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Why MOG Antibody Disease May or May Not Be Part of the Neuromyelitis Optica Spectrum

Source: Neurology Today Conference Reporter: ECTRIMS Congress

PARIS—Should myelin oligodendrocyte glycoprotein (MOG) antibody disease, which causes brain inflammation, be no longer considered a disorder in the neuromyelitis optica (NMO) spectrum? Experts debated the question here at the joint meeting of the European Committee for Treatment and Research in Multiple Sclerosis and the Americas Committee for Treatment and Research in Multiple Sclerosis. When the dust had settled, the co-moderators declared that the answer was “yes.”

Douglas Sato, MD, PhD, professor of neurology at the Brain Institute of the Rio Grande do Sul in Porte Allegre, Brazil, contended that there were enough differences between patients whose brain inflammatory disease is caused by MOG antibodies to make it a separate disorder.

He noted that 161 citations supported his thesis in reports from cohorts in the United Kingdom, Switzerland, Austria, Japan, South Korea, India, Australia, France, and other countries. The studies noted distinct differences between MOG antibody diseases and aquaporin-4 antibody diseases that are hallmarks of NMO spectrum disorders.

NMO spectrum disorder has recently been proposed as a unifying term for relapsing inflammatory demyelinating disease that most commonly affects optic nerves and the spinal cord, leading to sudden vision loss or weakness in one or both eyes and loss of sensation and bladder function.

Dr. Sato said that assays can determine if a patient experiencing a variety of ailments has MOG antibody disease. He proposed that instead of including MOG antibody disease into the neuromyelitis spectrum, it should be part of a new group: “anti-MOG associated optic neuritis, encephalitis and myelitis (MONEM).”

“MOG is clearly associated with a set of disorders with distinct clinical phenotypes, which include myelitis and encephalitis,” he said.

Dr. Sato has received a scholarship from the Ministry of Education, Culture, Sports, Science and Technology of Japan, grant-in-aid for scientific research from the Japan Society for the Promotion of Science, research support from CAPES/Brasil, and speaker honoraria from Novartis.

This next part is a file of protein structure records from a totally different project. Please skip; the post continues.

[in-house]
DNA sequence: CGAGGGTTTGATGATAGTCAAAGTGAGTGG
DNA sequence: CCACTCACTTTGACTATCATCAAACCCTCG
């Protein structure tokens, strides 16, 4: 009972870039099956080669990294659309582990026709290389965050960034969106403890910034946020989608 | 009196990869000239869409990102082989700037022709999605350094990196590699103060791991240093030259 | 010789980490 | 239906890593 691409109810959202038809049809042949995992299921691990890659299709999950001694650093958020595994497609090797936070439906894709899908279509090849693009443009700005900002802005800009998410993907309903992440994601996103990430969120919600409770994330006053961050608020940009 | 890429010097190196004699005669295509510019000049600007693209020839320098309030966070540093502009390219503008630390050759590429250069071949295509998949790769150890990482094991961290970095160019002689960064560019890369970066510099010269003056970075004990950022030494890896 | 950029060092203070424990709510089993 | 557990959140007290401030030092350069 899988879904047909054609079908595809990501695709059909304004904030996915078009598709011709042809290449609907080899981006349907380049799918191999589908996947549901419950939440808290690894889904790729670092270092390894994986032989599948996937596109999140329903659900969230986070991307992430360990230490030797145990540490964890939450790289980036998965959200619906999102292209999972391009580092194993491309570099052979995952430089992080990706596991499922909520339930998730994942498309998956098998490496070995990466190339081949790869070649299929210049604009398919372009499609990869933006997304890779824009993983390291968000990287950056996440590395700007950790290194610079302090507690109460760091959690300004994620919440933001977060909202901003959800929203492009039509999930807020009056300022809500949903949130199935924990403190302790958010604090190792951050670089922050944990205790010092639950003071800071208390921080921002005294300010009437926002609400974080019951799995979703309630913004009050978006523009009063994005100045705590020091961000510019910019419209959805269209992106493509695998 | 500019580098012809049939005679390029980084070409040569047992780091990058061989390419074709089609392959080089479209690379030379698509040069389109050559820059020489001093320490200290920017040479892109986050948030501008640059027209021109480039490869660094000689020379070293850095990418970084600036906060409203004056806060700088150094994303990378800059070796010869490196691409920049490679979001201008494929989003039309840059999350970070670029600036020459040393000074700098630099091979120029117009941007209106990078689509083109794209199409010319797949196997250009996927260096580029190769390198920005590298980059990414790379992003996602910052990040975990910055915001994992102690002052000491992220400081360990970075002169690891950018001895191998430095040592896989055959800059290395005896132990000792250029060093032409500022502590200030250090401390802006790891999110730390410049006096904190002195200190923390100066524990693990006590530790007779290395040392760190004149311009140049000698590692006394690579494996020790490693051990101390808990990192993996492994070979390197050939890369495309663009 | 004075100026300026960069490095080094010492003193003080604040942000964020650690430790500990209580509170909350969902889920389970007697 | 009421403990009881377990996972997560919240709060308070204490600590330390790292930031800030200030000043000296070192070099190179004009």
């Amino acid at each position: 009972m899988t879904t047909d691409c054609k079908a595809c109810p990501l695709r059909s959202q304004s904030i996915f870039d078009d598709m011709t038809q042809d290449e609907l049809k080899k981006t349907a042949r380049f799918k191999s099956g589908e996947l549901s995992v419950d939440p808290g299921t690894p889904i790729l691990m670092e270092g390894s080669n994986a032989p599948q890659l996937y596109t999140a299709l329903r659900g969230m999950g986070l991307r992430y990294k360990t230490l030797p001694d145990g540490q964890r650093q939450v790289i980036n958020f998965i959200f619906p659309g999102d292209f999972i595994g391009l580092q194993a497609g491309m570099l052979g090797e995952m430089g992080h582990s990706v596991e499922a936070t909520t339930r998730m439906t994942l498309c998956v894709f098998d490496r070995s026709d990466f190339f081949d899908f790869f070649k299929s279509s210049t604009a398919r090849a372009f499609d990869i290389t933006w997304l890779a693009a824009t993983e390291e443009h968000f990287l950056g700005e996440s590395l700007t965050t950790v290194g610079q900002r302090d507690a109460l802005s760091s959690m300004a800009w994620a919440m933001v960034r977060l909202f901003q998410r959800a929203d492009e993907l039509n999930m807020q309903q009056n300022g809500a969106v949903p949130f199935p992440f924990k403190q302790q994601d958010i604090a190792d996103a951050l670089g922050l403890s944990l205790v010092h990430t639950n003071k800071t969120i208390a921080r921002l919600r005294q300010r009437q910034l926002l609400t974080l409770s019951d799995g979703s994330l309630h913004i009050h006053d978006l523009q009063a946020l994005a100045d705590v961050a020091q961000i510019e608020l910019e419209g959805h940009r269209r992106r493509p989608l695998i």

Taking the opposite position, Roman Marignier, MD, PhD, a neurologist and head of the European Network EDEN at the Hospital Pierre Wertheimer of Lyon University Hospital in France, argued that MOG antibody disease is NMO that occurs without the biomarker of aquaporin-4 autoantibodies. A diagnosis of NMO can be made if there is one core clinical characteristic and the presence of aquaporin-4 autoantibodies. If those antibodies are not present, Dr. Marignier said that proposed criteria call for at least two core clinical characteristics, usually including optic neuritis, dissemination in space, and with lesions seen on magnetic resonance imaging (MRI). Both diagnoses also require exclusion of other possible pathologies.

Dr. Marignier said that both MOG antibody-caused disease and NMO share similar cerebrospinal fluid characteristics such as pleocytosis, and clinical characteristics. Both NMO and MOG cause relapses that can yield significant disability, but neither turns into a gradual worsening condition the way progressive MS does. Both diseases also share MRI presentation of swelling and contrast enhancement. Both diseases have similar brainstem localization observed on imaging scans.

He also noted that treatment is the same as well: high-dose intravenous steroids in acute manifestations of symptoms and maintenance therapy with steroids, rituximab, and azathioprine-mycophenolate mofetil.

Dr. Marignier serves on the scientific advisory board for MedImmune and has received funding for travel and honoraria from Biogen Idec, Merck Serono, Novartis, Sanofi- Genzyme, Roche, and Teva.

When the debate ended, the session co-chairs Jerome de Seze, MD, PhD, professor of neurology and head of neuroimmunology at University Hospital in Strasbourg, France, and Anthony Traboulsee, MD, associate professor of medicine at the University of British Columbia in Vancouver, consulted and declared Dr. Sato the winner.

Dr. Trabousee explained his reasoning to the Neurology Today Conference Reporter thusly: “Neuromyelitis optica spectrum disorders, which can be misdiagnosed as MS, are a new classification of inflammatory disorders that has a different mechanism from MS.

“The body produces antibodies that attack the nervous system. Down the road it has the same effects as MS because it destroys myelin,” he said.

“With NMO diseases you get this big explosion of inflammation which destroys myelin. It is sort of like a forest fire: With NMO, the fire started on the astrocyte and in this thing called anti-MOG, the fire started on the myelin. But they look the same because the fire is spreading.

“I would concur that Dr. Sato’s theory that MOG antibody disease is different than NMO is valid,” he said. “The important thing is how do you treat these patients. If you misclassify them you might be exposing patients to unnecessary medicine – even exposing children to unnecessary prednisone.”

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